May 7 (Bloomberg) -- The owners of New England Compounding Pharmacy Inc., the drug supplier blamed for a nationwide meningitis outbreak that killed 64, agreed to a settlement providing $100 million toward compensation for victims.
The settlement, which includes money from insurers, will be implemented as part of a Chapter 11 plan, according to a filing by a trustee seeking approval of the accord in U.S. Bankruptcy Court in Boston. Criminal investigations involving company insiders, 322 lawsuits against the pharmacy and 3,300 claims from injury are continuing, according to the filing.
The pharmacy’s tainted drugs, including a steroid administered by spinal injection, caused 64 deaths and 700 cases of meningitis, according to the Centers for Disease Control and Prevention. The company filed for bankruptcy protection in December 2012 as a result of the lawsuits.
The settlement is a “significant step towards funding a Chapter 11 plan that will furnish a mechanism to provide meaningful compensation” for families of those who died and those injured from the allegedly contaminated medications, Jeffrey Sternklar, attorney for Paul Moore, the court-appointed trustee, said in the filing yesterday.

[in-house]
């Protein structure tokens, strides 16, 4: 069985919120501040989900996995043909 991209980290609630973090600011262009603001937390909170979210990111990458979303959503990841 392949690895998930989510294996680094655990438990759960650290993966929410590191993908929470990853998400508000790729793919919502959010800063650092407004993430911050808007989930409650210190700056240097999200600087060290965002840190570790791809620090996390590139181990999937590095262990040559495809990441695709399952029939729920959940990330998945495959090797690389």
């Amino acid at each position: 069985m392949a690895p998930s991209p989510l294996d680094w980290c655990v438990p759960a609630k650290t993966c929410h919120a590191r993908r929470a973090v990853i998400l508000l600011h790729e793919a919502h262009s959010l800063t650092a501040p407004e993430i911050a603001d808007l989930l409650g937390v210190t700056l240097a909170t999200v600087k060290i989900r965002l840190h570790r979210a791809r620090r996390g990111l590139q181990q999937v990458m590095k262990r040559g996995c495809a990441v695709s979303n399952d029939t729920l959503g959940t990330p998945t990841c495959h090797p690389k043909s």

The bankruptcy plan, once confirmed, releases company officers from further claims related to the tainted products.
The company’s owners are contributing $47.75 million. In addition, they will turn over about $20 million in tax refunds. The owners will give the trustee all the claims they could make under insurance policies, allowing the collection of about $29 million. The sale of a business owned by the insiders will bring in another $10 million.
The case is In re New England Compounding Pharmacy Inc., 12-bk-19882, U.S. Bankruptcy Court, District of Massachusetts (Boston).
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